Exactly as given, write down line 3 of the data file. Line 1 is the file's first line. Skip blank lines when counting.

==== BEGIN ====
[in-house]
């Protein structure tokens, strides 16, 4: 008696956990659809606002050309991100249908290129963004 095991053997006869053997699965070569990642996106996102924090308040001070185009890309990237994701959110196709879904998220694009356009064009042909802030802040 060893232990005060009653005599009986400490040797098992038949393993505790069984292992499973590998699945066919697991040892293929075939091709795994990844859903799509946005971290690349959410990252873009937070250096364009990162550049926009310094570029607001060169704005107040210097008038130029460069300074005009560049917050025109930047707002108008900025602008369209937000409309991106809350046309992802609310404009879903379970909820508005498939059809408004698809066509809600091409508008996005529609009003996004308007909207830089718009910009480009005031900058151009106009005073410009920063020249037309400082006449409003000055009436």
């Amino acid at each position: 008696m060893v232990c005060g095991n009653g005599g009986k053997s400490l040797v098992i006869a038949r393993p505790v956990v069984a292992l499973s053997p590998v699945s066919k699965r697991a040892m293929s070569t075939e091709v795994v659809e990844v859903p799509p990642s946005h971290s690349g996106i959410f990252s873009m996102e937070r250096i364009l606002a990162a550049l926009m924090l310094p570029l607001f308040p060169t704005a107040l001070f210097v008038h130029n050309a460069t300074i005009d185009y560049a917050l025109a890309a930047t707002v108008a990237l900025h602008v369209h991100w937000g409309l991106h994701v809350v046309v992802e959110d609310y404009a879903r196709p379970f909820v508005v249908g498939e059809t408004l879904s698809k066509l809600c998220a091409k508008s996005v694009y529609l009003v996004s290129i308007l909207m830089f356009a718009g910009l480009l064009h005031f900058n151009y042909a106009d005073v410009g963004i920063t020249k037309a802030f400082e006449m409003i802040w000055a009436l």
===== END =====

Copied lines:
């Amino acid at each position: 008696m060893v232990c005060g095991n009653g005599g009986k053997s400490l040797v098992i006869a038949r393993p505790v956990v069984a292992l499973s053997p590998v699945s066919k699965r697991a040892m293929s070569t075939e091709v795994v659809e990844v859903p799509p990642s946005h971290s690349g996106i959410f990252s873009m996102e937070r250096i364009l606002a990162a550049l926009m924090l310094p570029l607001f308040p060169t704005a107040l001070f210097v008038h130029n050309a460069t300074i005009d185009y560049a917050l025109a890309a930047t707002v108008a990237l900025h602008v369209h991100w937000g409309l991106h994701v809350v046309v992802e959110d609310y404009a879903r196709p379970f909820v508005v249908g498939e059809t408004l879904s698809k066509l809600c998220a091409k508008s996005v694009y529609l009003v996004s290129i308007l909207m830089f356009a718009g910009l480009l064009h005031f900058n151009y042909a106009d005073v410009g963004i920063t020249k037309a802030f400082e006449m409003i802040w000055a009436l």